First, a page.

Disaster Survival Guide

Updated February 21, 2017 | Factmonster Staff

You never know when disaster will strike. If it does, it’s important to be prepared. Your life—or the lives of others—may depend on knowing how get out of a tough jam. Here are some tricks that experts say will increase a person’s chances of surviving a sticky situation.

You are bitten by a snake


Even if you once saw it done in a movie, don’t try to suck the venom and spit it out. This will only make you absorb even more venom. Remain calm-most snake bites aren’t fatal. Panic will only make your heart beat faster, speeding the venom through your body. Clean the wound the way you would any other type of wound. Then tie a band between the wound and your heart to keep the venom from spreading too quickly. Don’t make the band as tight as a tourniquet. Seek medical attention right away. If you are in the woods and can’t easily get to a doctor, go to a road and wave down a car.

You are in water with sharks

Great White

Try to keep still, to keep the shark from noticing you. If you think it’s attacking, hit it in the eyes or gills. (Punch the nose only if you can’t reach the eyes or gills.) Use your fists or any hard object. Sharks aren’t interested in going after prey that fights back, so it will probably swim away. To avoid this frightening problem, it’s best not to swim alone far from the ocean’s shore. Don’t swim during the twilight or evening or wear brightly colored swimwear. Don’t swim if you have an open wound.


You are attacked by a bear

Don’t turn your back on the bear and run away. The bear will think you are prey and chase you. There’s no way you can outrun a bear. Nor can you out-climb one. Bears will chase you up a tree, where there’s no escape. Your best hope is lie down and play dead. The bear might come over and inspect you, maybe even swipe at you with its claws. With any luck, it will lose interest and leave.

Your car is sinking

First and most importantly, open the car windows. You want water to fill the car so the pressure on the car’s inside and outside will be equal. Now you will be able to open the doors. Get out of the car as quickly as possible. If you can’t open the windows, try to break them. If that doesn’t work, wait while the car slowly fills with water. Once the water has reached your head, the water pressure should be equalized. Hold your breath, open the door and swim out.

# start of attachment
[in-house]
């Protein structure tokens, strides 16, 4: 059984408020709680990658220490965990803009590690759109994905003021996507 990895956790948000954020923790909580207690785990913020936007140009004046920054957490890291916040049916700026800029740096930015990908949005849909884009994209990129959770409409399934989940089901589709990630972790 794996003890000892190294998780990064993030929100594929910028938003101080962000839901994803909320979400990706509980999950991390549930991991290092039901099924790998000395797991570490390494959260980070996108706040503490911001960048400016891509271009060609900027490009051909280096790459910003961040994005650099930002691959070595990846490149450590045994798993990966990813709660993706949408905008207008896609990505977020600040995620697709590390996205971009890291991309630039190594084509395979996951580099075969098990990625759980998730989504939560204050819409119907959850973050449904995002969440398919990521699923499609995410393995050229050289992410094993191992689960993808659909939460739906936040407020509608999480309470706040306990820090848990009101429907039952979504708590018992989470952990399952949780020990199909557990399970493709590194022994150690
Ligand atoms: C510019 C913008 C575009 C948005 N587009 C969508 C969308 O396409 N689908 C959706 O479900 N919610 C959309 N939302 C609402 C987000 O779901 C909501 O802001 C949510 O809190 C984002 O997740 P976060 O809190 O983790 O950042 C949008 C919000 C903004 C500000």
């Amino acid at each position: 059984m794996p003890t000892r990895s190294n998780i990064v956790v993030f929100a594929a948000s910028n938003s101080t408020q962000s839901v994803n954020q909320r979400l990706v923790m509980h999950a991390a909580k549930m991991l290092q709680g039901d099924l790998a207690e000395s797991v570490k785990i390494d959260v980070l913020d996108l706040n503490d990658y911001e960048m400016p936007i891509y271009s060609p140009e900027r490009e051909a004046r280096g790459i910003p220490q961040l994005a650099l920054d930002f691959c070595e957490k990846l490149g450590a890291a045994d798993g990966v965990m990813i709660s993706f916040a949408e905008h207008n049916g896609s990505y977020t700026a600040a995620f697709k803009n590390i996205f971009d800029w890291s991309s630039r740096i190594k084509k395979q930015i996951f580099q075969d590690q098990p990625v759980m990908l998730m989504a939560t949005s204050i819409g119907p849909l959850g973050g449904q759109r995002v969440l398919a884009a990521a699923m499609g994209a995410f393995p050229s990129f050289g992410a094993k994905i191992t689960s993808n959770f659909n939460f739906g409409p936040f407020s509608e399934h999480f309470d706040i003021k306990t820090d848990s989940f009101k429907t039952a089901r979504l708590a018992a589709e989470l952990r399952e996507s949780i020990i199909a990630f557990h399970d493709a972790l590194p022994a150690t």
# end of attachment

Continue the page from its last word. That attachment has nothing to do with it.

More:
You are in a lightning storm

It’s not what you do—it’s what you shouldn’t do: don’t stay in high places or open ground. Don’t stand under a tree or flagpole or in a picnic area, baseball dugout or bleachers. Don’t go near metal fences and any body of water. It’s better to stand inside a large building than a small one. Once inside, don’t touch anything conductive that leads to the outside, such as window frames, showers and pipes. Don’t pick up a telephone or use a computer or TV. If you’re inside a car, roll up the windows and try not to touch anything that can conduct electricity.

Your tongue is stuck to a cold pole

This isn’t life-threatening—but it’s painful and embarrassing. The best advice is not to put your tongue on a freezing pole in the first place. But if you do, don’t try to quickly pull your tongue off the pole—you’ll rip it! Instead, move your hands (they should be in gloves!) over the pole near your tongue. This should warm the pole enough to let you slowly pull your tongue off. If warm water is nearby, splash it over your tongue to thaw it. Don’t put cool water or your saliva over the area: they will both freeze, making the situation stickier.

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